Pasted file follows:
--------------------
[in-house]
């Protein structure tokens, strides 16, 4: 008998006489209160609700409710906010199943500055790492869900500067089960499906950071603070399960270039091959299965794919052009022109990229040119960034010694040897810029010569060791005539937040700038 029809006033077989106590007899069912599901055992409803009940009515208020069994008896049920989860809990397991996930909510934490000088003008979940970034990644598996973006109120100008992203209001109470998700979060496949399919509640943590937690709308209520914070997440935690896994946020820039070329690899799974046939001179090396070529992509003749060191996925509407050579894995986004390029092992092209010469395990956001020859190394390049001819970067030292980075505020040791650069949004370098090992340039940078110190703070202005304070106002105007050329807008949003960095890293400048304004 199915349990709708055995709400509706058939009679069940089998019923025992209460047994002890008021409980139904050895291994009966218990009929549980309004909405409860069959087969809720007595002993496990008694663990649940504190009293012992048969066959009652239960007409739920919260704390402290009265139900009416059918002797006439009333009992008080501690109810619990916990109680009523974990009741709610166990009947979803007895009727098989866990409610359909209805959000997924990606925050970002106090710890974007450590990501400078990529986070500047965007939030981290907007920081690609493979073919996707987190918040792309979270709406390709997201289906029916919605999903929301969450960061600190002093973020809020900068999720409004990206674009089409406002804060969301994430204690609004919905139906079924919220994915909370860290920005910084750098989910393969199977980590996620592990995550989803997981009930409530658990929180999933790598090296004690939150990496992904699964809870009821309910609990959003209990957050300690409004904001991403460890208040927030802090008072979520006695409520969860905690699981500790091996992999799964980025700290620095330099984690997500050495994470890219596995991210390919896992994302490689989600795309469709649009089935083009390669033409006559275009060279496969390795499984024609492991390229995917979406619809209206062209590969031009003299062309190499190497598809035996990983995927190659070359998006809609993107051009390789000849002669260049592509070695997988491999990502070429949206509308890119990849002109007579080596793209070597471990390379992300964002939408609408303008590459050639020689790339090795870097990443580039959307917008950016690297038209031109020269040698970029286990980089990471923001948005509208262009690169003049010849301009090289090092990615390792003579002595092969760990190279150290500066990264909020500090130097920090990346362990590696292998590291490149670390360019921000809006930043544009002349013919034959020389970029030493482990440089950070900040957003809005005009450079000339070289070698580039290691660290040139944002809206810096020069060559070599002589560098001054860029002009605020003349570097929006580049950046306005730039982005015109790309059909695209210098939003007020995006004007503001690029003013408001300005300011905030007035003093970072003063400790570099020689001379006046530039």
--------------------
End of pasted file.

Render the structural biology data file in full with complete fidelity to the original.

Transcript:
[in-house]
């Protein structure tokens, strides 16, 4: 008998006489209160609700409710906010199943500055790492869900500067089960499906950071603070399960270039091959299965794919052009022109990229040119960034010694040897810029010569060791005539937040700038 029809006033077989106590007899069912599901055992409803009940009515208020069994008896049920989860809990397991996930909510934490000088003008979940970034990644598996973006109120100008992203209001109470998700979060496949399919509640943590937690709308209520914070997440935690896994946020820039070329690899799974046939001179090396070529992509003749060191996925509407050579894995986004390029092992092209010469395990956001020859190394390049001819970067030292980075505020040791650069949004370098090992340039940078110190703070202005304070106002105007050329807008949003960095890293400048304004 199915349990709708055995709400509706058939009679069940089998019923025992209460047994002890008021409980139904050895291994009966218990009929549980309004909405409860069959087969809720007595002993496990008694663990649940504190009293012992048969066959009652239960007409739920919260704390402290009265139900009416059918002797006439009333009992008080501690109810619990916990109680009523974990009741709610166990009947979803007895009727098989866990409610359909209805959000997924990606925050970002106090710890974007450590990501400078990529986070500047965007939030981290907007920081690609493979073919996707987190918040792309979270709406390709997201289906029916919605999903929301969450960061600190002093973020809020900068999720409004990206674009089409406002804060969301994430204690609004919905139906079924919220994915909370860290920005910084750098989910393969199977980590996620592990995550989803997981009930409530658990929180999933790598090296004690939150990496992904699964809870009821309910609990959003209990957050300690409004904001991403460890208040927030802090008072979520006695409520969860905690699981500790091996992999799964980025700290620095330099984690997500050495994470890219596995991210390919896992994302490689989600795309469709649009089935083009390669033409006559275009060279496969390795499984024609492991390229995917979406619809209206062209590969031009003299062309190499190497598809035996990983995927190659070359998006809609993107051009390789000849002669260049592509070695997988491999990502070429949206509308890119990849002109007579080596793209070597471990390379992300964002939408609408303008590459050639020689790339090795870097990443580039959307917008950016690297038209031109020269040698970029286990980089990471923001948005509208262009690169003049010849301009090289090092990615390792003579002595092969760990190279150290500066990264909020500090130097920090990346362990590696292998590291490149670390360019921000809006930043544009002349013919034959020389970029030493482990440089950070900040957003809005005009450079000339070289070698580039290691660290040139944002809206810096020069060559070599002589560098001054860029002009605020003349570097929006580049950046306005730039982005015109790309059909695209210098939003007020995006004007503001690029003013408001300005300011905030007035003093970072003063400790570099020689001379006046530039």